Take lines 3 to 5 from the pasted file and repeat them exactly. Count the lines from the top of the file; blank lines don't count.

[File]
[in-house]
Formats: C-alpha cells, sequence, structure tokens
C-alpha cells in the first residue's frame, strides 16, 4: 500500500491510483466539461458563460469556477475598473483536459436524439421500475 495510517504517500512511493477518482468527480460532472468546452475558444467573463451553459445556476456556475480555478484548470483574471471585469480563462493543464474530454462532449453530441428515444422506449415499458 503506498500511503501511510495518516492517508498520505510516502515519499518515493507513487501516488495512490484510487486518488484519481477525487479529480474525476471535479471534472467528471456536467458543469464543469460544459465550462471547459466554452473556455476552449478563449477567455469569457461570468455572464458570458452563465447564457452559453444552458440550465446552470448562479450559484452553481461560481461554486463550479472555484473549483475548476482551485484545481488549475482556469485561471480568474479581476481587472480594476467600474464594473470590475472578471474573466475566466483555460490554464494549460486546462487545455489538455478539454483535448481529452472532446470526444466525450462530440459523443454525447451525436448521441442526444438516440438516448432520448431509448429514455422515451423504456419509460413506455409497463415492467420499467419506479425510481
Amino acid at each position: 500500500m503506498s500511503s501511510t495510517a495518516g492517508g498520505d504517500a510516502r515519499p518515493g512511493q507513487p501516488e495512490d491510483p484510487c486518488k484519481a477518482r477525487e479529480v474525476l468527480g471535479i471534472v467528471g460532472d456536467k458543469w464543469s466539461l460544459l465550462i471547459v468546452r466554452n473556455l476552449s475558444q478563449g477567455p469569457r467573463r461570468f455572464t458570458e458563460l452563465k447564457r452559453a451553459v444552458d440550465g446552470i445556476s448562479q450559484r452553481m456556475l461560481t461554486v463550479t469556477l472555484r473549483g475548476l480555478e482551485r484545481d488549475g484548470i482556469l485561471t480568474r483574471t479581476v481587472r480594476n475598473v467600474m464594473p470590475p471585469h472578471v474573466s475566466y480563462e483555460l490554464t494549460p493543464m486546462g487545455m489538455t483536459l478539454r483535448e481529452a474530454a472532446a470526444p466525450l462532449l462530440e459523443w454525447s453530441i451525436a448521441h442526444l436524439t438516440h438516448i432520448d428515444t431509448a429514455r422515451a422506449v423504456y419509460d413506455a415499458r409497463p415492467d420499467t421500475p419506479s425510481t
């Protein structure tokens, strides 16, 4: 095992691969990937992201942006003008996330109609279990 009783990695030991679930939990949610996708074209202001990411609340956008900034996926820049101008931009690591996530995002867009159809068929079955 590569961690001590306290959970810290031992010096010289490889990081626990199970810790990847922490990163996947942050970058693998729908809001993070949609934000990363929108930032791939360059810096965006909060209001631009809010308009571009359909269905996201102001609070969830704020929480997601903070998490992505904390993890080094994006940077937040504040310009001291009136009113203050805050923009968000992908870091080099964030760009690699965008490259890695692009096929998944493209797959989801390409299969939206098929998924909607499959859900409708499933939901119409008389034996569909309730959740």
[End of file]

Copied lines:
C-alpha cells in the first residue's frame, strides 16, 4: 500500500491510483466539461458563460469556477475598473483536459436524439421500475 495510517504517500512511493477518482468527480460532472468546452475558444467573463451553459445556476456556475480555478484548470483574471471585469480563462493543464474530454462532449453530441428515444422506449415499458 503506498500511503501511510495518516492517508498520505510516502515519499518515493507513487501516488495512490484510487486518488484519481477525487479529480474525476471535479471534472467528471456536467458543469464543469460544459465550462471547459466554452473556455476552449478563449477567455469569457461570468455572464458570458452563465447564457452559453444552458440550465446552470448562479450559484452553481461560481461554486463550479472555484473549483475548476482551485484545481488549475482556469485561471480568474479581476481587472480594476467600474464594473470590475472578471474573466475566466483555460490554464494549460486546462487545455489538455478539454483535448481529452472532446470526444466525450462530440459523443454525447451525436448521441442526444438516440438516448432520448431509448429514455422515451423504456419509460413506455409497463415492467420499467419506479425510481
Amino acid at each position: 500500500m503506498s500511503s501511510t495510517a495518516g492517508g498520505d504517500a510516502r515519499p518515493g512511493q507513487p501516488e495512490d491510483p484510487c486518488k484519481a477518482r477525487e479529480v474525476l468527480g471535479i471534472v467528471g460532472d456536467k458543469w464543469s466539461l460544459l465550462i471547459v468546452r466554452n473556455l476552449s475558444q478563449g477567455p469569457r467573463r461570468f455572464t458570458e458563460l452563465k447564457r452559453a451553459v444552458d440550465g446552470i445556476s448562479q450559484r452553481m456556475l461560481t461554486v463550479t469556477l472555484r473549483g475548476l480555478e482551485r484545481d488549475g484548470i482556469l485561471t480568474r483574471t479581476v481587472r480594476n475598473v467600474m464594473p470590475p471585469h472578471v474573466s475566466y480563462e483555460l490554464t494549460p493543464m486546462g487545455m489538455t483536459l478539454r483535448e481529452a474530454a472532446a470526444p466525450l462532449l462530440e459523443w454525447s453530441i451525436a448521441h442526444l436524439t438516440h438516448i432520448d428515444t431509448a429514455r422515451a422506449v423504456y419509460d413506455a415499458r409497463p415492467d420499467t421500475p419506479s425510481t
């Protein structure tokens, strides 16, 4: 095992691969990937992201942006003008996330109609279990 009783990695030991679930939990949610996708074209202001990411609340956008900034996926820049101008931009690591996530995002867009159809068929079955 590569961690001590306290959970810290031992010096010289490889990081626990199970810790990847922490990163996947942050970058693998729908809001993070949609934000990363929108930032791939360059810096965006909060209001631009809010308009571009359909269905996201102001609070969830704020929480997601903070998490992505904390993890080094994006940077937040504040310009001291009136009113203050805050923009968000992908870091080099964030760009690699965008490259890695692009096929998944493209797959989801390409299969939206098929998924909607499959859900409708499933939901119409008389034996569909309730959740």